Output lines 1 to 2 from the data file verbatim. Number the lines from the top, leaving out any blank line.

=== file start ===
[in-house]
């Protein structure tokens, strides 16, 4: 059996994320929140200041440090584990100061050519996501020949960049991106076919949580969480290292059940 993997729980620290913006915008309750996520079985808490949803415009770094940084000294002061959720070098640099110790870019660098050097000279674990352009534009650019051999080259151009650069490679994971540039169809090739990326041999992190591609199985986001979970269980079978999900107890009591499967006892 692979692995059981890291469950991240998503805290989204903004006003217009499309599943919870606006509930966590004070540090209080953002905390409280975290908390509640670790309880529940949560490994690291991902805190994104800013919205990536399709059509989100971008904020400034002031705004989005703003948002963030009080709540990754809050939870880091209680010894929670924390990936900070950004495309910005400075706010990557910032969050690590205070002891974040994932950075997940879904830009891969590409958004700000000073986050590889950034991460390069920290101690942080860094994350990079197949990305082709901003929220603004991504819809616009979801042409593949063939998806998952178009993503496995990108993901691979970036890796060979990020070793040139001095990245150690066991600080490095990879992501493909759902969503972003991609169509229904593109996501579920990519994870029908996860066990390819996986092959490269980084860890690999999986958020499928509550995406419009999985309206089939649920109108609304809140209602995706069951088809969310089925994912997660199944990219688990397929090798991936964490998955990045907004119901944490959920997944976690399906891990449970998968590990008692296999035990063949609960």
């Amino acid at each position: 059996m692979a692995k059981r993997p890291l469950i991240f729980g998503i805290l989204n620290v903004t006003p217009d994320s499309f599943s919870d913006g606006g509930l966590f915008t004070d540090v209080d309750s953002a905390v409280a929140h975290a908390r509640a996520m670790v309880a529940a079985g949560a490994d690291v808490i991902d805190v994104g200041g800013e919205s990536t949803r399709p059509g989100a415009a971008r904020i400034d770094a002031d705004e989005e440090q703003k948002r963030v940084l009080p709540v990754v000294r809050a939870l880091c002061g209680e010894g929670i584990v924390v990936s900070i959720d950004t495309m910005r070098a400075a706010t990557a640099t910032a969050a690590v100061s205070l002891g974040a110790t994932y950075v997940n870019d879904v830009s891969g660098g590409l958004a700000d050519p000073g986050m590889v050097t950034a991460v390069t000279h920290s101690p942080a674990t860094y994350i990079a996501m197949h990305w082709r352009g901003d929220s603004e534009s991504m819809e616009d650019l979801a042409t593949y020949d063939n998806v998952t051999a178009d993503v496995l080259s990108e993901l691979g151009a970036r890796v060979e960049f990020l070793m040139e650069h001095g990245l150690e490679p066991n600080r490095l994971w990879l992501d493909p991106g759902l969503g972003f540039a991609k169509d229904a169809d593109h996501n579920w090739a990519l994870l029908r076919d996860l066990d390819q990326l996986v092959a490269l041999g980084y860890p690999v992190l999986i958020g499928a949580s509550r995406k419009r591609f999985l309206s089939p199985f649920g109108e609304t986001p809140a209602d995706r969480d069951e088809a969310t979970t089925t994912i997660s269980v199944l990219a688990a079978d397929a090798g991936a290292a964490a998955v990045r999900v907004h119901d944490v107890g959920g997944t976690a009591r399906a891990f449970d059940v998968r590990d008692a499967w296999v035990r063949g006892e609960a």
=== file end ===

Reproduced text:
[in-house]
């Protein structure tokens, strides 16, 4: 059996994320929140200041440090584990100061050519996501020949960049991106076919949580969480290292059940 993997729980620290913006915008309750996520079985808490949803415009770094940084000294002061959720070098640099110790870019660098050097000279674990352009534009650019051999080259151009650069490679994971540039169809090739990326041999992190591609199985986001979970269980079978999900107890009591499967006892 692979692995059981890291469950991240998503805290989204903004006003217009499309599943919870606006509930966590004070540090209080953002905390409280975290908390509640670790309880529940949560490994690291991902805190994104800013919205990536399709059509989100971008904020400034002031705004989005703003948002963030009080709540990754809050939870880091209680010894929670924390990936900070950004495309910005400075706010990557910032969050690590205070002891974040994932950075997940879904830009891969590409958004700000000073986050590889950034991460390069920290101690942080860094994350990079197949990305082709901003929220603004991504819809616009979801042409593949063939998806998952178009993503496995990108993901691979970036890796060979990020070793040139001095990245150690066991600080490095990879992501493909759902969503972003991609169509229904593109996501579920990519994870029908996860066990390819996986092959490269980084860890690999999986958020499928509550995406419009999985309206089939649920109108609304809140209602995706069951088809969310089925994912997660199944990219688990397929090798991936964490998955990045907004119901944490959920997944976690399906891990449970998968590990008692296999035990063949609960």